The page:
Joyce Tyldesley yet again provides us with another astonishing account of one of Egypt's greatest pharaohs. Having read many books by the author and in my search to read a book about the greatest pharaoh of Egypt having been to many of his temples including Abu-Simbul, Luxor temple and the Ramesseum. The author gives a detailed description and brings to life the battles at Qadesh, the temple building of the great pharaoh and his family connections. The book is another excellent informative by a great author and has lead me to reaf "The Lost Tomb" by Ken Weeks a must read if you are interested in Ramesses and his tomb for his sons Kv5 .
Really good read, though it does end rather suddenly. After lots of details and flow through the book, there is no real summary chapter, just a paragraph to sum up the whole book. A somewhat disappointing end to a very good book, but well worth reading.
The author speaks for herself: "Almost every year our bookshops are blessed with a new bestseller claiming on the most flimsy of evidence to reveal at least one of the mysteries of the ancient world. Those who criticize, no matter how well-armed with facts, are generally dismissed as being over-cautious, fuddy-duddy or lacking in imagination. Needless to say, this book will take a traditional approach to the presentation of facts. The history of Ramesses II is a fascinating story in its own right and needs no artificial enhancement to make it acceptable to the modern reader." Tyldesley delivers again. Excellent as usual.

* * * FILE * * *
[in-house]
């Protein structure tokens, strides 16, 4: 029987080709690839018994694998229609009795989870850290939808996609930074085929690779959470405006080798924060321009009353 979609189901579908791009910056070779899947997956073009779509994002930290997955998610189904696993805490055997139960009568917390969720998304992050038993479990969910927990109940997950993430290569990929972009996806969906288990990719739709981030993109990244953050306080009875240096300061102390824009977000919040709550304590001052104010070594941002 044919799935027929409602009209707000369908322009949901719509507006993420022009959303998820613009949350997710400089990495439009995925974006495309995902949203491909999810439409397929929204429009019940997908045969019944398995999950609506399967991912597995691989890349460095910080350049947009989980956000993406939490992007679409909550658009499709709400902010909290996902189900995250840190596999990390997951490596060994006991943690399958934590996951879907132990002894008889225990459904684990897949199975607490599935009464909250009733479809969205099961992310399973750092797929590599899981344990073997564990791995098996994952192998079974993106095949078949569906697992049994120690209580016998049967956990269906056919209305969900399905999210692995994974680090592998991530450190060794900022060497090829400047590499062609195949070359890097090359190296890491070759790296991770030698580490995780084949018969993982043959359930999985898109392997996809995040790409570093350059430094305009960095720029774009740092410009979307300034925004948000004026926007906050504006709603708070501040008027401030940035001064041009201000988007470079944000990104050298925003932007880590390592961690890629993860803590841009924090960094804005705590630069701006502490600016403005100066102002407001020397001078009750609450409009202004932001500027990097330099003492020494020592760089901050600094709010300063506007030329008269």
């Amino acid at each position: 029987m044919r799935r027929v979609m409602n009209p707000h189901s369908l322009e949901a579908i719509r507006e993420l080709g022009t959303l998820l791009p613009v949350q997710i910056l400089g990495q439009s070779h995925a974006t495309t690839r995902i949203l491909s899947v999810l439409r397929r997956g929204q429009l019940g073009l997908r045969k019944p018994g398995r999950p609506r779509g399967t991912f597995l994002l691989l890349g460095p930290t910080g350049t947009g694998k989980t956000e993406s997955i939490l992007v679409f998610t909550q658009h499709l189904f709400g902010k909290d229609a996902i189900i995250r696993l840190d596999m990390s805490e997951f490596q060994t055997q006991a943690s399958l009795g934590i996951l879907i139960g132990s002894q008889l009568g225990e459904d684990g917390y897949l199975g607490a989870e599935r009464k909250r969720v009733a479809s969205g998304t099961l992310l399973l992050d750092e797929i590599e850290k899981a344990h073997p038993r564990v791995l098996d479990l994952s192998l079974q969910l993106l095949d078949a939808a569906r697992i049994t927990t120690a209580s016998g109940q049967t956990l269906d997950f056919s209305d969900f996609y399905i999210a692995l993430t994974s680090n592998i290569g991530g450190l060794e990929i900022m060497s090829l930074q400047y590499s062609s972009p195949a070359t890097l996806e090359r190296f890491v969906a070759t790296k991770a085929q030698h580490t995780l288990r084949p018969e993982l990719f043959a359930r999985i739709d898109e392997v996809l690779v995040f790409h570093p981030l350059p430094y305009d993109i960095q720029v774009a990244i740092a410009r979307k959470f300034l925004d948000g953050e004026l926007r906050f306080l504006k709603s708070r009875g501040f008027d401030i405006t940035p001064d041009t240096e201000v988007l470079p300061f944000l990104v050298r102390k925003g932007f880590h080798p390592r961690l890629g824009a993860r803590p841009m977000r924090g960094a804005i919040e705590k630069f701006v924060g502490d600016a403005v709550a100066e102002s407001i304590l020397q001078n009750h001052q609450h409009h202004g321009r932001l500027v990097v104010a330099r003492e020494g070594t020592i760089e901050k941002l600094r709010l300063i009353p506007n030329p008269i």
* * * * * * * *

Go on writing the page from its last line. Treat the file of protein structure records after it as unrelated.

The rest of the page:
The fame of Ramesses II was extraordinary during his own lifetime, it remained legendary through classical antiquity and today we are still fascinated by this remarkable ruler. Does he warrant such a reputation? Attempts have been made to address this question and a great deal has been written about Ramesses, but perhaps some of the information has been confusing and on occasions inaccurate. Joyce Tyldesley in her usual very readable and informative style has carefully examined the considerable archaeological and historical evidence to reveal to us the truth about the life and times of Ramesses II.
She considers his record as a warrior and indicates how the battle of Kadesh was more successful as a propaganda exercise rather than a military victory. She describes how in his long reign he covered Egypt from the Delta to Nubia with buildings in a way no pharaoh had ever done before him. Also how he was a ladies man, fathered over a hundred children and declared himself a god in his own lifetime. It was the wish of every ancient Egyptian to live for eternity - Joyce Tyldesley has certainly helped Ramesses to fulfil this desire and brought this larger than life character alive to a 21st century audience.
I have always had a passion for Egyptology, and enjoy reading widely on the subject. I have read many of the author's books before and find them to be well-written, engaging and simply explained. This book does not launch straight into Ramesses life, but qualifies it with a detailed exposition which leads into the life of the pharaoh. The pace of the book is good allowing information to be digested easily. A very good read which was well worth the price.